Huawei reportedly turned down Google's new phone strategy

It's part of Huawei's larger frustrations with cracking the US market.

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Jon Fingas
October 3, 2016 4:24 PM
Huawei reportedly turned down Google's new phone strategy

You may be wondering why Google appears to be going with HTC for this year's Pixel phones instead of Huawei. Wasn't the Nexus 6P a rousing success? Apparently, Huawei and Google aren't getting along quite as well as you might think. An Android Police source understands that Huawei bristled at Google's plan to take more control over its Android hardware, which included erasing any mentions of the phone builder's name. Huawei wanted a larger footprint in the US, and it wasn't going to get that by being reduced to a contract manufacturer.

The decision to back out wasn't helped by trouble with the Nexus 6P launch, according to the tipster. Google had originally promised deals with all four big US carriers, but that never happened. Talks broke down, and the grand launch (which would have included a "multi-hundred-million dollar" ad strategy) was reduced to sales through Google and Huawei stores. Neither this nor the Pixel problem appears to have permanently soured the relationship between the companies (there may even be a Huawei-made Google phone in 2017), but Huawei would undoubtedly be frustrated.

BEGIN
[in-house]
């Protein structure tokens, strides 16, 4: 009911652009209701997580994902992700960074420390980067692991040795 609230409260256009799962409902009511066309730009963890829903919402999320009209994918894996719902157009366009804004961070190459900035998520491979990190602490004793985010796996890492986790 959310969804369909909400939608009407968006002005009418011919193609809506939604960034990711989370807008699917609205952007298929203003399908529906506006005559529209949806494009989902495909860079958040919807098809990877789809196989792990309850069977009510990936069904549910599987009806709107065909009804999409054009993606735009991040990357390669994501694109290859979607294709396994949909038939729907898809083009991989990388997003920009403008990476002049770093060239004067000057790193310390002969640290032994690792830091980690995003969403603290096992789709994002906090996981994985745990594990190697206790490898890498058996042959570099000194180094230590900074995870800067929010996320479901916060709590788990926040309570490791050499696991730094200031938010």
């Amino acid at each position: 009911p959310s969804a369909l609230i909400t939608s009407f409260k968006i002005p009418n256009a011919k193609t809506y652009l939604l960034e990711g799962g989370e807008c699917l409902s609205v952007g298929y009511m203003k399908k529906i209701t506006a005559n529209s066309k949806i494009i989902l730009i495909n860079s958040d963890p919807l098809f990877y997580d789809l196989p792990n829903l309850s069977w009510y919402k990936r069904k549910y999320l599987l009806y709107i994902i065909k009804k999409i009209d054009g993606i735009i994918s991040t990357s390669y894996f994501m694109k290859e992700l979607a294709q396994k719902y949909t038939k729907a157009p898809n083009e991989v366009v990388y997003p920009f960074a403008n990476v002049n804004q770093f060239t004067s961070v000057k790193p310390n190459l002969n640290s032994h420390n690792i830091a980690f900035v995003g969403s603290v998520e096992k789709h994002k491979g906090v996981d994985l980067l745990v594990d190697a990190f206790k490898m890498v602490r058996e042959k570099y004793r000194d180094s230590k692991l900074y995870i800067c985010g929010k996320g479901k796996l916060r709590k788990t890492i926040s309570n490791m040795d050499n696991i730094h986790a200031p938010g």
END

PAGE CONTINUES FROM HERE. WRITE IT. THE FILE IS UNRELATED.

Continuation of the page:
The incidents may be hints of a broader problem with Huawei's US division. Reportedly, the only device to get any significant traction is the cheap-but-capable Honor 5X. The GX8 (which shares ties with the Honor phone) has seen virtually no sales, while the MateBook is an "absolute flop." There are hints that Huawei ousted most of its American leadership and has otherwise gone through major management changes in a bid to turn things around.

We've asked Huawei for comment on the report. Whether or not the Google stories are accurate, though, it's no secret that Huawei hasn't had the best time in the US. Outside of the Nexus 6P and Huawei Watch, the company doesn't have much stateside recognition or a fiercely competitive lineup. Unlocked phones (beyond Google's lineup) don't garner nearly as much attention as their carrier-bound counterparts, and it's hard to argue for the MateBook when the Surface Pro 4 is both better-known and better-built. In short, it's not enough to show up -- Huawei has to demonstrate that it compete with its biggest rivals on their home turf.

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